The father of redditor gooddrunky died. Her brother, uncle and friends came together to build him a casket in 2 days. She writes in response to comments:
Thank you all for your kind words and wishes. I'm sharing this because my dad spent his life building a family, and I feel like this project was a true testimony to the success of his life's work. I'm so grateful for all of your support and positivity.
Another redditor named Ken_Thomas describes a similar, touching tradition:
In the little town where I grew up, there used to be a tradition that when someone died, their male friends and relatives would go to the community cemetery the day before the funeral and dig the grave.
This was a little rural mountain community in the 70's and 80's, and looking back on it I'm not sure if this was a throwback to some old burial ritual, or if it was just to save money because everybody was dirt poor.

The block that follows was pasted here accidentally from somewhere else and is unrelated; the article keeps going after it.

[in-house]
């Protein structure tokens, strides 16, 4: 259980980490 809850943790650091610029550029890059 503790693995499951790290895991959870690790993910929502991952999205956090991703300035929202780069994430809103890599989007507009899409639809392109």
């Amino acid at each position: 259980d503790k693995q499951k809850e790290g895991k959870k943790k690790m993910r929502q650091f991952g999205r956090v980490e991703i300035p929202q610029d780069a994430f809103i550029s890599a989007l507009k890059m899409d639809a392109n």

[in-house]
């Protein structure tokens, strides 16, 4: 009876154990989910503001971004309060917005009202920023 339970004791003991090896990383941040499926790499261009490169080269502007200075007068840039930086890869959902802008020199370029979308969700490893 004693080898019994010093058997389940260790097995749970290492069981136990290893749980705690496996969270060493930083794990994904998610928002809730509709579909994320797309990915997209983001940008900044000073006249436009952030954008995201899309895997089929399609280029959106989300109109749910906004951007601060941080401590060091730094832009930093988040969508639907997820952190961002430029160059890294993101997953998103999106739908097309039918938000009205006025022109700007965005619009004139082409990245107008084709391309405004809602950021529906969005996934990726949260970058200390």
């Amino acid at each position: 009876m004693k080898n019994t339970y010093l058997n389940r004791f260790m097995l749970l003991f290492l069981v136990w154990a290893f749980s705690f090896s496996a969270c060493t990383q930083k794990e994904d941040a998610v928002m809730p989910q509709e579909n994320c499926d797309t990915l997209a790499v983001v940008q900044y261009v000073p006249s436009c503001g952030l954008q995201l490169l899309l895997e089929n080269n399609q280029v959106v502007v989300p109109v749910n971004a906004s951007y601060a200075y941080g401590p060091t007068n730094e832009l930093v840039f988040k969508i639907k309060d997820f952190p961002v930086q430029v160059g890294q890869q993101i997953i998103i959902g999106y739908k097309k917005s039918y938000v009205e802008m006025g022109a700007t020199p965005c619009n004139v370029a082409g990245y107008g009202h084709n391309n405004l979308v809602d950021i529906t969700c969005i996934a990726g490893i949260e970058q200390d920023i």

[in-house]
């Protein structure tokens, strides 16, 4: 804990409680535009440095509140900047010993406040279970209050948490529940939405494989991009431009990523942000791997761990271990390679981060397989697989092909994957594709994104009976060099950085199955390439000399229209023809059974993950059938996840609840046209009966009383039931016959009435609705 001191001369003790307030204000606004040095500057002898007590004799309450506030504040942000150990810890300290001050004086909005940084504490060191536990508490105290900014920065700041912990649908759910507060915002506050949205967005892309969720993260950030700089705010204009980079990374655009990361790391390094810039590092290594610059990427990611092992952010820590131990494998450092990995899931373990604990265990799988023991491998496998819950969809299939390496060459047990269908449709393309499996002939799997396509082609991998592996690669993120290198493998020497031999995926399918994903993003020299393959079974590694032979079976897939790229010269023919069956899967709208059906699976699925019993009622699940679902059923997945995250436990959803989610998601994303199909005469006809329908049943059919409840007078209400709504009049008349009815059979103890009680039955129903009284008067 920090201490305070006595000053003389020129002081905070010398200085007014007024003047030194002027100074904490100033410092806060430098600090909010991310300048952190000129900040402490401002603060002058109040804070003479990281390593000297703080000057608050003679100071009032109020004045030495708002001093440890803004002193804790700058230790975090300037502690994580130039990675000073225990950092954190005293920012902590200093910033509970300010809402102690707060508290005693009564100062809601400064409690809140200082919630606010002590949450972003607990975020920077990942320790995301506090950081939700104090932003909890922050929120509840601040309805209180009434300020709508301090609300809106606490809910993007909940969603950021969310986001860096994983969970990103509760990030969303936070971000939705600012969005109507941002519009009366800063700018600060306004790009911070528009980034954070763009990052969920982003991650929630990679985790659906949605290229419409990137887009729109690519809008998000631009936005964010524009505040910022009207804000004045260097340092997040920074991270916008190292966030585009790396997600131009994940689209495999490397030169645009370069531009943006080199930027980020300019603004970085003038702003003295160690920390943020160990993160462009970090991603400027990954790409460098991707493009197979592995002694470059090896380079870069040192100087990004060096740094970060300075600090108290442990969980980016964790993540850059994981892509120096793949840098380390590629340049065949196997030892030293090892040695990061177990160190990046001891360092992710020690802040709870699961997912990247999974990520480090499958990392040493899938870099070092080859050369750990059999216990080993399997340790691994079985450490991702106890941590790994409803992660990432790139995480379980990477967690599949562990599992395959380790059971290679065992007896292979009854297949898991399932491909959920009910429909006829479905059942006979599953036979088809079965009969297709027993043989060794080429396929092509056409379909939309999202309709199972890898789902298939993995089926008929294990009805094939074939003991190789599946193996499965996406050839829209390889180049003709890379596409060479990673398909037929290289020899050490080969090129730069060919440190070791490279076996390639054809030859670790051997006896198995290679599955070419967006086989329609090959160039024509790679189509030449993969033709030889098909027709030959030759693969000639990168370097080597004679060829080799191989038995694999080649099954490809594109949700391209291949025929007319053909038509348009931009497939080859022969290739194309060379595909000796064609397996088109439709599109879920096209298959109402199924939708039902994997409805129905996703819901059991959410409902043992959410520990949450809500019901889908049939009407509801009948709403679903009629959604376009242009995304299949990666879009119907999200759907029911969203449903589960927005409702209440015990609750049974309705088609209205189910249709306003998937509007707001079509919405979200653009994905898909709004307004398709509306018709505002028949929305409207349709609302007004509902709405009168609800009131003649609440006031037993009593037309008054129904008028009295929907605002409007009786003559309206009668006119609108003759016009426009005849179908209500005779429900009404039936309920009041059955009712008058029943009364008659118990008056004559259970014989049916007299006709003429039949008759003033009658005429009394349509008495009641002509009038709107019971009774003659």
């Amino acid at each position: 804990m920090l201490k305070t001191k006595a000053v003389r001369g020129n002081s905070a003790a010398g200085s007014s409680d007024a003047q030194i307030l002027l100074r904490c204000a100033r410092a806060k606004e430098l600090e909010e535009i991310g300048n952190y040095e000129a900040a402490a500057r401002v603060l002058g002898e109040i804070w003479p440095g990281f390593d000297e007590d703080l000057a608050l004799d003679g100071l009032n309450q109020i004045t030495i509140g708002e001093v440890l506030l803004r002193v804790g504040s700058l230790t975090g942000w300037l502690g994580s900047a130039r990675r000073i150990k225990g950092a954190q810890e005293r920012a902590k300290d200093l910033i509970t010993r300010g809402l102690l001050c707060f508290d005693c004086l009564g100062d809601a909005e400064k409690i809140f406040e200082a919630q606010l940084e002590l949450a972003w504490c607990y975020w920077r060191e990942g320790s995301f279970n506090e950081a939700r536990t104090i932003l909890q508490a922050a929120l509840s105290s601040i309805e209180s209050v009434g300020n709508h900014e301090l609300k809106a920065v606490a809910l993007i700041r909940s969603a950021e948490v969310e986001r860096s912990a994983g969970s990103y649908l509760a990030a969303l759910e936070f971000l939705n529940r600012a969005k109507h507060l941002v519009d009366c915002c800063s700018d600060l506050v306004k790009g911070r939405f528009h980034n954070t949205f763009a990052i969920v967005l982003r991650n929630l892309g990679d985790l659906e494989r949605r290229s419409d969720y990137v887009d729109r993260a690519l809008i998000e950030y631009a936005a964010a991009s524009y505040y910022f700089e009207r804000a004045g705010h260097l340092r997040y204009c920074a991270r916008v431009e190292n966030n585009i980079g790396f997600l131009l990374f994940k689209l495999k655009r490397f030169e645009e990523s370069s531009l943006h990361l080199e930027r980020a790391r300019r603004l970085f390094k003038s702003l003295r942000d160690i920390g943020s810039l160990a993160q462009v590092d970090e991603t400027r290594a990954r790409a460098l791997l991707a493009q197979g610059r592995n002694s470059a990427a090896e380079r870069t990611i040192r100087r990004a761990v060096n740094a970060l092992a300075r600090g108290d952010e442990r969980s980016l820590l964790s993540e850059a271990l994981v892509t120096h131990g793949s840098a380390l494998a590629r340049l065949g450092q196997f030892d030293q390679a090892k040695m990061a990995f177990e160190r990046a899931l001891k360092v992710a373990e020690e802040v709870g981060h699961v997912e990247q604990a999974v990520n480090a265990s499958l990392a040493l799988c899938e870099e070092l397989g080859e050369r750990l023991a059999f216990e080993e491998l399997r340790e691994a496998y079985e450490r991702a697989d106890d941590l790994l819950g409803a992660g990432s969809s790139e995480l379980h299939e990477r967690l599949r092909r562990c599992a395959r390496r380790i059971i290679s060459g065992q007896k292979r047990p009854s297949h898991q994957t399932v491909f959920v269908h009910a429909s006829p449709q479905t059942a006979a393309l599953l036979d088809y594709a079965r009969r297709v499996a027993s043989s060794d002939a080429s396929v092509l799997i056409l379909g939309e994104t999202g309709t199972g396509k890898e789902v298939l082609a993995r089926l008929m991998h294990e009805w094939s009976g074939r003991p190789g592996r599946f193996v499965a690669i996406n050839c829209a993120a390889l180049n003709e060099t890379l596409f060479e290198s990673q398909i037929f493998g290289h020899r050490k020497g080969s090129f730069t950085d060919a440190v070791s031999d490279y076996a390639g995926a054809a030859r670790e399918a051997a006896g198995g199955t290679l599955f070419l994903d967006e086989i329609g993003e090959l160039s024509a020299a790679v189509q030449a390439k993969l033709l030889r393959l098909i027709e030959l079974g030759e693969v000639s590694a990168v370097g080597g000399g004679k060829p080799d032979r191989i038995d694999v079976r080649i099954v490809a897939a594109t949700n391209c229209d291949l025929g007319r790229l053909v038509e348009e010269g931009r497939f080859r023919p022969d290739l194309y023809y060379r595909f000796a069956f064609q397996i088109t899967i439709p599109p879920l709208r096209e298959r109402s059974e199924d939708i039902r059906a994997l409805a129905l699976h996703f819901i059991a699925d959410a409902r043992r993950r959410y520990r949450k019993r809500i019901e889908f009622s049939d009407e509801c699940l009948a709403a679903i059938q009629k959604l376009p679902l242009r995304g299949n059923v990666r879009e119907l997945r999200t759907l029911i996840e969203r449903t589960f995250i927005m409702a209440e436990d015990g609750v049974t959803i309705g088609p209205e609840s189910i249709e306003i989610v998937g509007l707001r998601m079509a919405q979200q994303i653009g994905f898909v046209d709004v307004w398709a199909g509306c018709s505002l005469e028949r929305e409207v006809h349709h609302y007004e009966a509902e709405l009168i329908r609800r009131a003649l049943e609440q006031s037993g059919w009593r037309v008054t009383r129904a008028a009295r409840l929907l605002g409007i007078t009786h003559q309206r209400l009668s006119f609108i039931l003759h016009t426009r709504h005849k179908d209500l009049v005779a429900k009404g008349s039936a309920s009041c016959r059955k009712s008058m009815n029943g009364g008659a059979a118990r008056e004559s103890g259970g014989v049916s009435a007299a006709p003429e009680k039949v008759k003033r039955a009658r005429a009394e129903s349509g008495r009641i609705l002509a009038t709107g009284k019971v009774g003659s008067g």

But anyway, I always liked it. There would always be a dozen or more people around, we'd take turns digging, laughing and telling stories - mostly about the person who died. Old men would show up and pass flasks around, and I probably got my first taste of moonshine leaning on a shovel at the bottom of somebody's grave. I guess the whole thing was really just a nice way to remember a person, and the stories alone made it worth the work.
I really hate the fact that no one does that sort of thing anymore. Seeing the smiles on the faces of some of the people building that casket made me think that maybe that spirit isn't entirely gone.